George C. White, founder and former executive director of the Eugene O’Neill Theater Center in Waterford called it a “family affair.”
Repeated references to the theater community as “family” and “home” marked the touching love-fest which was the 2012 Theater Hall of Fame Ceremony in New York Monday night.
White was one of eight inductees who received this year’s honors year in front of a crowd that included composer Stephen Schwartz, actors Rosemary Harris, Frances Sternhagan and Fritz Weaver, White’s family and a contingent from the O’Neill Center, including executive director Preston Whiteway and National Playwrights Conference artistic director Wendy Goldberg.
Estelle Parsons presided and presenters were Meryl Streep, Liza Minnelli, Jane Alexander, Phylicia Rashad, Brian Murray, Pulitzer Prize-winning playwright Donald Margulies and Brian Dennehy, who gave White his medal. Dennehy was both sincere and very funny in his comments about White’s varied and long career, his love of sailing and his long marriage to Betsy White. Of White’s establishing so many theater institutions over his half century of accomplishment, Dennehy remarked, “I’m surprised he didn’t create the Theater Hall of Fame.”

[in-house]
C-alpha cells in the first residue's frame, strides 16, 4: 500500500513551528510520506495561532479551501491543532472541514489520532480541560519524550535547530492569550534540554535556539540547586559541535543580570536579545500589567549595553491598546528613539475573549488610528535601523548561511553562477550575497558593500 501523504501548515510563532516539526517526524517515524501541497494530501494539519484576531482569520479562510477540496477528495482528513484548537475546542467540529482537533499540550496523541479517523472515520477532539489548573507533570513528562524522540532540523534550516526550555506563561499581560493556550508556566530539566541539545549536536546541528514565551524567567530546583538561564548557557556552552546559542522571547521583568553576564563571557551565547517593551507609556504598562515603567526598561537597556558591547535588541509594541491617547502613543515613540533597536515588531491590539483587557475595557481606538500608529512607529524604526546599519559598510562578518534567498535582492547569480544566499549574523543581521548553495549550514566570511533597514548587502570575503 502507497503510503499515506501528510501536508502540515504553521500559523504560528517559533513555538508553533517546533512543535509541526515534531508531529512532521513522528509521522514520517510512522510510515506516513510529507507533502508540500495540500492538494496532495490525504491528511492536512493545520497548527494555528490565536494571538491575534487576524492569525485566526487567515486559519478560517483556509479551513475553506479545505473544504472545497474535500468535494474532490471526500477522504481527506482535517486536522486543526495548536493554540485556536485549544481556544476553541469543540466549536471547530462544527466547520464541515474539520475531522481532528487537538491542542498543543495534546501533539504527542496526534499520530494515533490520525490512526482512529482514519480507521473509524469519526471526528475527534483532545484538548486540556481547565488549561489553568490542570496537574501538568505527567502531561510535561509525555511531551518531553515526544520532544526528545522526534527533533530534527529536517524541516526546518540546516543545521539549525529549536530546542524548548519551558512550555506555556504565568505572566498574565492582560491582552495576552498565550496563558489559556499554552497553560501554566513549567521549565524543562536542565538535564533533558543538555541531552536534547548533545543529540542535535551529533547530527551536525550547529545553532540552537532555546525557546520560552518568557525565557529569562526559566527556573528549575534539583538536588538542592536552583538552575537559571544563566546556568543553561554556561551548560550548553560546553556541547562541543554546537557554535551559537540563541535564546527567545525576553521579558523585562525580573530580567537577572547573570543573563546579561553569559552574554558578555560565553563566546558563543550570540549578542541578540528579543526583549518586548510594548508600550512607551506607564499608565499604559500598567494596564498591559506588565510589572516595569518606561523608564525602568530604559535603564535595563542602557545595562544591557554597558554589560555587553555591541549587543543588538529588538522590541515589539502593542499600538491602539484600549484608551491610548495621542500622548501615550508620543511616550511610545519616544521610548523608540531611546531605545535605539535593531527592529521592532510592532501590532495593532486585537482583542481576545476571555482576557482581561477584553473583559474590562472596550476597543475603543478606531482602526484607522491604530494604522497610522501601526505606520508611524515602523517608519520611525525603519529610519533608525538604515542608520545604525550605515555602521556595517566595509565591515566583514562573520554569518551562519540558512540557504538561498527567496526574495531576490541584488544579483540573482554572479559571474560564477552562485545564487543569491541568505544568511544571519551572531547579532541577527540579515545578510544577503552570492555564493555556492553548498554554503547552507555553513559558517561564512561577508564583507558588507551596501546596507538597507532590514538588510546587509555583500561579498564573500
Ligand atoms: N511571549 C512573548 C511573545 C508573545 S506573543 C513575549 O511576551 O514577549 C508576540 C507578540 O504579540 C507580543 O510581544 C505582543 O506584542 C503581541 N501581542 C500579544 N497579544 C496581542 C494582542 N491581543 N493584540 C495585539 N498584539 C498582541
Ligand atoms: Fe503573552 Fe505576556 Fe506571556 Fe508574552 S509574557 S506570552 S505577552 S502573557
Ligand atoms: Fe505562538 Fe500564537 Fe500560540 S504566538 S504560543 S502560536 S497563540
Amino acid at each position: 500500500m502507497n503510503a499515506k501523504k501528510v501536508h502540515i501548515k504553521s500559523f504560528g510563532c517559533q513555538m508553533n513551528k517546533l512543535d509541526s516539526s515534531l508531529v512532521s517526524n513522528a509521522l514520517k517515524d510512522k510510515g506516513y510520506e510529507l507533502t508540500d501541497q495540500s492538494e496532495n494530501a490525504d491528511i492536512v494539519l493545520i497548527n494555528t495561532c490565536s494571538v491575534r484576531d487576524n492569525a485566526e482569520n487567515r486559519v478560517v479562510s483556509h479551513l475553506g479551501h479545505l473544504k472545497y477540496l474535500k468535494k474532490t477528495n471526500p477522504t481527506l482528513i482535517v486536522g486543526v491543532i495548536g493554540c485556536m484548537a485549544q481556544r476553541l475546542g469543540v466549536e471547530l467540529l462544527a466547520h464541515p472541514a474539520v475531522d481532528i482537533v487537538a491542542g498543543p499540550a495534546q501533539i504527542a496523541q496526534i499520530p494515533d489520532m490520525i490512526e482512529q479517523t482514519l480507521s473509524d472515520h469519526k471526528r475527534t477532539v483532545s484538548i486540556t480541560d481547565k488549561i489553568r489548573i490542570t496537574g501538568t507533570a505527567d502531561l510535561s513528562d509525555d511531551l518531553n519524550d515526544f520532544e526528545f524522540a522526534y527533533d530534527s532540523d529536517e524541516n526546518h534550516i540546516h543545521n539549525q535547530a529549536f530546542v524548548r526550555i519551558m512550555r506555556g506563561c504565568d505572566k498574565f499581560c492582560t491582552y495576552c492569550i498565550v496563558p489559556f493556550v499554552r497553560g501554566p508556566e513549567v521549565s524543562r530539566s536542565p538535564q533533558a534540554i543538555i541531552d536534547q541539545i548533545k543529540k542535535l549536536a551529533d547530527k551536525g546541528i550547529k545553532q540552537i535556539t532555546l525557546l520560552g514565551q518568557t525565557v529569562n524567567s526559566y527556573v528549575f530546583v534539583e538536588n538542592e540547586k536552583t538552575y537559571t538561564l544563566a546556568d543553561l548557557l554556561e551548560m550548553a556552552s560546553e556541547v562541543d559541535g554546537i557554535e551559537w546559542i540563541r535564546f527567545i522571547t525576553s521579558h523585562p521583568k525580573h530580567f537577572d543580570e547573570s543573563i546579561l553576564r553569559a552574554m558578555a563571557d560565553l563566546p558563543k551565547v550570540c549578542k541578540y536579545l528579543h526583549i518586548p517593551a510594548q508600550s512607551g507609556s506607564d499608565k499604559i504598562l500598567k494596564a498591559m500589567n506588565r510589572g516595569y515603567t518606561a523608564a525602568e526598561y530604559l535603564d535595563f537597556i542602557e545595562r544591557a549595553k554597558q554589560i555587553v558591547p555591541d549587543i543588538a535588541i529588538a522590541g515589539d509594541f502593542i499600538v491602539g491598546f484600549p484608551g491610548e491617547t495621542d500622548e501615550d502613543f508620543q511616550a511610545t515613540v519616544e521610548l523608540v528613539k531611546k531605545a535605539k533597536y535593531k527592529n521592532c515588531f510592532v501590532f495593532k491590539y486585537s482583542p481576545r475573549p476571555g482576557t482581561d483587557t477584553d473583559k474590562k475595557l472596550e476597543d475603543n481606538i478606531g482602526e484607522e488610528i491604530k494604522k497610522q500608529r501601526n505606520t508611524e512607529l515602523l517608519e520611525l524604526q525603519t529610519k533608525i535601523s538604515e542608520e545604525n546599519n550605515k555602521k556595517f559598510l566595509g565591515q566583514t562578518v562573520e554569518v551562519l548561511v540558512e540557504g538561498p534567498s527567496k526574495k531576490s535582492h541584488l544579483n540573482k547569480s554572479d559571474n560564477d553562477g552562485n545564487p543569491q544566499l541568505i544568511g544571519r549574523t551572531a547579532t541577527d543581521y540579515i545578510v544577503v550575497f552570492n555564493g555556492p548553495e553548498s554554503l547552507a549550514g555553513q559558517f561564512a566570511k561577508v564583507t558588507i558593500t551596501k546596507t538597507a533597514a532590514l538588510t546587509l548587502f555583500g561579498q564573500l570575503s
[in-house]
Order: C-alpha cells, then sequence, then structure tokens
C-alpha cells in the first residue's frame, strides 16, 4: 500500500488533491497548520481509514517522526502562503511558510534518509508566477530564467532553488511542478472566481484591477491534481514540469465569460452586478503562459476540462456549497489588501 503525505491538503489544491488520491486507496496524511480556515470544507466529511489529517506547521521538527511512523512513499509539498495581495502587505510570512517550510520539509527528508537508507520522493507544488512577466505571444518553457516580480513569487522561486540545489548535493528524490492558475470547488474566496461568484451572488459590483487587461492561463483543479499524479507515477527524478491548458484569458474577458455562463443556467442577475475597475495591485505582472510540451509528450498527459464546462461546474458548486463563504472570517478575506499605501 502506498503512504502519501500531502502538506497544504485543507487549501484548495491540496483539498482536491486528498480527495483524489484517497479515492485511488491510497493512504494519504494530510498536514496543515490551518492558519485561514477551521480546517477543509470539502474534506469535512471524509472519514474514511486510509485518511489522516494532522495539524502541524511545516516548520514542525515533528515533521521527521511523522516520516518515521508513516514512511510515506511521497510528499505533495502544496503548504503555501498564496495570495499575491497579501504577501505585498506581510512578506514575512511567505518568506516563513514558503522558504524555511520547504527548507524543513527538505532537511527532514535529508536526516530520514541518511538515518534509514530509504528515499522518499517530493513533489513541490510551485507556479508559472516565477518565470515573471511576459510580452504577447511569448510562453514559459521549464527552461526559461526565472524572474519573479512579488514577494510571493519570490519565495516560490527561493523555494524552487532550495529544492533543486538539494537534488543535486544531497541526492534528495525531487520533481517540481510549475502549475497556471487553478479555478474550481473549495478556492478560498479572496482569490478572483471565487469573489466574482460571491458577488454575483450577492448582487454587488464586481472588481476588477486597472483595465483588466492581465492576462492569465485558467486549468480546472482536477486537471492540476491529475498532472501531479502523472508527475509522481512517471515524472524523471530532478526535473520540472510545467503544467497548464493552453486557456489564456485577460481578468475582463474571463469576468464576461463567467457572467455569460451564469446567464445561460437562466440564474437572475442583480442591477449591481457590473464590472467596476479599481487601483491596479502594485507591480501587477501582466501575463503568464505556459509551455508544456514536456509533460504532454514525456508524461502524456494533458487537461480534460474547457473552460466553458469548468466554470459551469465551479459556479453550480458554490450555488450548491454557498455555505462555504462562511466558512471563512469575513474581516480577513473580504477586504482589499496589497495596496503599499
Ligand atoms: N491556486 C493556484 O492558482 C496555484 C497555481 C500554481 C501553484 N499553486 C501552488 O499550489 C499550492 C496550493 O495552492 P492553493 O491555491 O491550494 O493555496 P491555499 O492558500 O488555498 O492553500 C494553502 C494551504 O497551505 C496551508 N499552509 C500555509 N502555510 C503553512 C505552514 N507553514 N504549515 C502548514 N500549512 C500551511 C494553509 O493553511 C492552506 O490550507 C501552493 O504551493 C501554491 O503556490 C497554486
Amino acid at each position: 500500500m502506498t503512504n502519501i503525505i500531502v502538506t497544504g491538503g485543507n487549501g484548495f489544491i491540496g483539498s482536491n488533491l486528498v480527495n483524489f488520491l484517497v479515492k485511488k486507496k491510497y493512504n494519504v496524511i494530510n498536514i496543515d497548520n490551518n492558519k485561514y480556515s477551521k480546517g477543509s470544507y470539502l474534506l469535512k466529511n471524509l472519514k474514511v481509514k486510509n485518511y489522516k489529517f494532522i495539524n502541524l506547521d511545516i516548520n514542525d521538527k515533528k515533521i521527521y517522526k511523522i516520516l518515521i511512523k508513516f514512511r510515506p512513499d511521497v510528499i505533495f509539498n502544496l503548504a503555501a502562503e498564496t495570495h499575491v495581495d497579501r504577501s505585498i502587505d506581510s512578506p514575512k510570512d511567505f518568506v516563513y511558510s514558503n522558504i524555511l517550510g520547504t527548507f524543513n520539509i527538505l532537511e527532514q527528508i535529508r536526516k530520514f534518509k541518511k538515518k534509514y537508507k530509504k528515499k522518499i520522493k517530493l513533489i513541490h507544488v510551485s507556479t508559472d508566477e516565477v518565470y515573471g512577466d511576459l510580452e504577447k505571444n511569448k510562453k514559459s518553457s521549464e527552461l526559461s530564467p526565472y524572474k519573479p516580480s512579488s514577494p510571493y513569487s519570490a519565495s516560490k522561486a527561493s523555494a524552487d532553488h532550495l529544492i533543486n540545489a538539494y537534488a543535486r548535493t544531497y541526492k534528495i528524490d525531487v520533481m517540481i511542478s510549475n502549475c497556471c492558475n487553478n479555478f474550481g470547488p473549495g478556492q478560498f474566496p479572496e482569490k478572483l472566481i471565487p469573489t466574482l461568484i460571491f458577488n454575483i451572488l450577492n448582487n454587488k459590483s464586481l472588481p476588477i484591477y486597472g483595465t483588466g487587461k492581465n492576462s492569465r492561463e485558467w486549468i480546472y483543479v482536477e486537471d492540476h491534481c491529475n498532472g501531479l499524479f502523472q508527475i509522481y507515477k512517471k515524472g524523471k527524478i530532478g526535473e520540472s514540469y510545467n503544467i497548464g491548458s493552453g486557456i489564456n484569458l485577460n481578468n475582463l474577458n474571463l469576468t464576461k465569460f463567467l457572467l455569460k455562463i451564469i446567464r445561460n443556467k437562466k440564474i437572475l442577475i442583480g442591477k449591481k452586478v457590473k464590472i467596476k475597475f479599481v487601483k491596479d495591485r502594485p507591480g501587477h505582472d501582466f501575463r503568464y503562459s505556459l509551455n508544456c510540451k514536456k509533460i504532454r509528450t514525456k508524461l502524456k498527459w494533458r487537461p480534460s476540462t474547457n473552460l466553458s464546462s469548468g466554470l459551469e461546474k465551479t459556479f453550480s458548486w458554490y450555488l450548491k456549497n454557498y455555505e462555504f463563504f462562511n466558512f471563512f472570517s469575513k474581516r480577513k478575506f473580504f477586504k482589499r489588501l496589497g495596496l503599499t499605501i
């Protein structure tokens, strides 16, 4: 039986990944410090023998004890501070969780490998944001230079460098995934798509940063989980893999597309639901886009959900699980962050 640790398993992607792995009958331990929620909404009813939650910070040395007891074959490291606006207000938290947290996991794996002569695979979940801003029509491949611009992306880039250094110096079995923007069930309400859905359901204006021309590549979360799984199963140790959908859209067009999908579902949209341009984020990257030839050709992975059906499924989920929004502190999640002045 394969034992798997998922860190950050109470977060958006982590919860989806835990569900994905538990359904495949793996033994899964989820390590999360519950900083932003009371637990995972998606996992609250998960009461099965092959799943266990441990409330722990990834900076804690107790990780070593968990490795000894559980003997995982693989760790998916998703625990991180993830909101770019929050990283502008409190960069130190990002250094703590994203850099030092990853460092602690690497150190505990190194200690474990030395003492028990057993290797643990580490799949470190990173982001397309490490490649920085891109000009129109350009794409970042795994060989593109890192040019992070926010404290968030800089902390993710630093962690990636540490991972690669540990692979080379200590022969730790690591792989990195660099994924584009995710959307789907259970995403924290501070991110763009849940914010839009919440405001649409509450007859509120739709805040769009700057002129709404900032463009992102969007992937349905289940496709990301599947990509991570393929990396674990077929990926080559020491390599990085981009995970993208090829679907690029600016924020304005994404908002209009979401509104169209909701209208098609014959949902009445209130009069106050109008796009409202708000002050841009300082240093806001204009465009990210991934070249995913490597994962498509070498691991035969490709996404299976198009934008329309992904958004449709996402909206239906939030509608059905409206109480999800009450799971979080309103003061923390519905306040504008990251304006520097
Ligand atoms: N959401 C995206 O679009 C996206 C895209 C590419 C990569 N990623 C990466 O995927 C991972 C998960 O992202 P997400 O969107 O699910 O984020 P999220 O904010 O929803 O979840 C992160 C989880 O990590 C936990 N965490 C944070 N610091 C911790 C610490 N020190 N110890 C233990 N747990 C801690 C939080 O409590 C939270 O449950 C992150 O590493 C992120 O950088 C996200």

Margulies, who lives in New Haven, spoke of director Daniel Sullivan’s deft hand at staging plays; Rashad talked of producer-director Woodie King Jr.’s influence to generations of artists; Alexander referred to Elliot Martin as being “the last of the gentlemen producers;” Murray was droll in both presenting and accepting for Tyne Daly (who was in London in “Master Class”); the widow of Paul Sills recounted the beginnings of his “Story Theater” and “Second City” in Chicago; and Minnelli ended her intro to Vereen with a few notes of a song. (Vereen’s acceptance was the most emotional: “Hey, Mom, I’m up on the wall!” said a clearly thrilled Vereen, referring to the scores of legendary names engraved in the walls around him.)
The evening ended with Streep speaking about Ann Roth’s epic career as a costumer and how she helped Streep and others discover the layers of their characters far beyond the fabric that enveloped them.
She also gave the O’Neill Center --where she worked the summer after she graduated fro the Yale School of Drama in 1976 -- a lift-out quote from the theater gods: “I learned more in six weeks at The O’Neill that I got from three years at Yale.”Copyright © 2015, CT Now